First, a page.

|Experiencing the Canadian country side at the Donkey Sanctuary of Canada...|
The past three weeks have been a whirlwind of lesson planning, teaching, correcting, leading, guiding, touring, etc. ETC (English Training Camp) is in full swing, and there are only 2 1/2 more weeks left. Even though this is my third year teaching Korean students, I am still learning more about their culture all the time, even as they learn more about our culture.
In case you're new to my blog, I'll fill you in on how this little teaching stint works.
Every day looks something like this:
9:30-12:30--> Teaching and Learning Time (Grammar and Conversation)
12:30-2:30--> Lunch Break (I think everyone should have a 2-hr afternoon break! It's very refreshing)
2:30-5:30--> Afternoon Activity (Mondays are more low-key; Tuesdays are one-on-one tutoring; Wednesdays are 'cooking/baking parties'; Thursdays and Fridays are when we go places like St. Jacob's Market, or the Donkey Sanctuary)
Since today was Wednesday, they enjoyed making personal pizzas and cake with home-made icing. I usually end the morning lesson around noon on Wednesdays so that we have time to get our ingredients at the grocery store and eat by at least 2 pm...trust me, it takes a long time to make food. However, it's worth it every time. I've been enjoying introducing them to various kitchen tools, such as electric beaters, and measuring spoons. Believe it or not, most of the students had never baked or cooked anything before arriving in Canada. These young people are so focused on their studies that they don't have time for much else. Although Wednesdays are one of the most stressful, they are also one of the most rewarding. I love hearing their sighs of pleasure as they sink their teeth into homemade apple streusel (topped with ice cream, of course!), and watching their faces as they taste lasagna for the first time. The culinary delights that I have encouraged them to make are merely the tip of the iceberg, and I hope that it encourages them to branch out in their own kitchens when they return to Korea.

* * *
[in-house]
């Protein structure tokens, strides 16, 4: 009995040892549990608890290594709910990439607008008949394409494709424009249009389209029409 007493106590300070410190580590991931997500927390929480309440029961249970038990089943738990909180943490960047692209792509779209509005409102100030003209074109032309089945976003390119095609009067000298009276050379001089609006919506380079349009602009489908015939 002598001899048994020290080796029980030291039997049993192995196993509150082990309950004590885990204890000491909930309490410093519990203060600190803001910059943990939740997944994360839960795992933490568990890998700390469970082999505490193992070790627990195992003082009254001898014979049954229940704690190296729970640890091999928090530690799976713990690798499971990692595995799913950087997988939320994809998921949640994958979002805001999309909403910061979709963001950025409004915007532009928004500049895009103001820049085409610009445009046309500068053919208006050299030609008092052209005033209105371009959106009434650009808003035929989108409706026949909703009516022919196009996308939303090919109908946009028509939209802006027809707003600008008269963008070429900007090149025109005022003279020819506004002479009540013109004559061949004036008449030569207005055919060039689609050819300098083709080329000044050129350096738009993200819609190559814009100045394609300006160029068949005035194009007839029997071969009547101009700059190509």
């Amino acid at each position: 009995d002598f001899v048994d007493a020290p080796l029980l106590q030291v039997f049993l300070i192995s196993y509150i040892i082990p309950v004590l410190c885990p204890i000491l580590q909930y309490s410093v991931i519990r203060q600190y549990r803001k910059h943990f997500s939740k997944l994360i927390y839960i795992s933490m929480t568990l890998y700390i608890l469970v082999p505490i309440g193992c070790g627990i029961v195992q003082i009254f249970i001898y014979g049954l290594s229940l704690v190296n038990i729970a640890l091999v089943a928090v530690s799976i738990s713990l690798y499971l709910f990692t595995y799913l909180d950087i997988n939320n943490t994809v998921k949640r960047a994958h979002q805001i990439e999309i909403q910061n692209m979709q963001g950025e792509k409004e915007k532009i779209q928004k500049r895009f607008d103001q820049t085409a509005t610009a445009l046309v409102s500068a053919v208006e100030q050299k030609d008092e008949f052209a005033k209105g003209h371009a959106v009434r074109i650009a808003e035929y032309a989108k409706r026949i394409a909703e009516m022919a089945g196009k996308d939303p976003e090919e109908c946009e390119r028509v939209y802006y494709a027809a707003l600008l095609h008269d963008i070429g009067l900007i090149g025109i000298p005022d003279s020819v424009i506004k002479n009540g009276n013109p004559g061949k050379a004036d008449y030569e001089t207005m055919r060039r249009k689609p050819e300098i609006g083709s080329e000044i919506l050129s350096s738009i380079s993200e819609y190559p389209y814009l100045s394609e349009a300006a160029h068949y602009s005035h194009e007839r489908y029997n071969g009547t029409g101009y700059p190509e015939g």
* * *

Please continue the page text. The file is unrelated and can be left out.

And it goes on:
Every group that I've taught is different, and this group has so much energy. Whenever we do our various activities, I am always encouraged by their delight and enthusiasm. They make me laugh, and actually, I also feel a little bit like a superstar. There are plenty of times I've entered a room to various pitches of "Oh, hi Ashleigh!" and hands are waving and big smiles appear on faces, and I feel enveloped in love and happiness. If I start a day feeling stressed, I usually don't end it that way. They are a blessing to me, and I hope I can be encouraging to them in turn.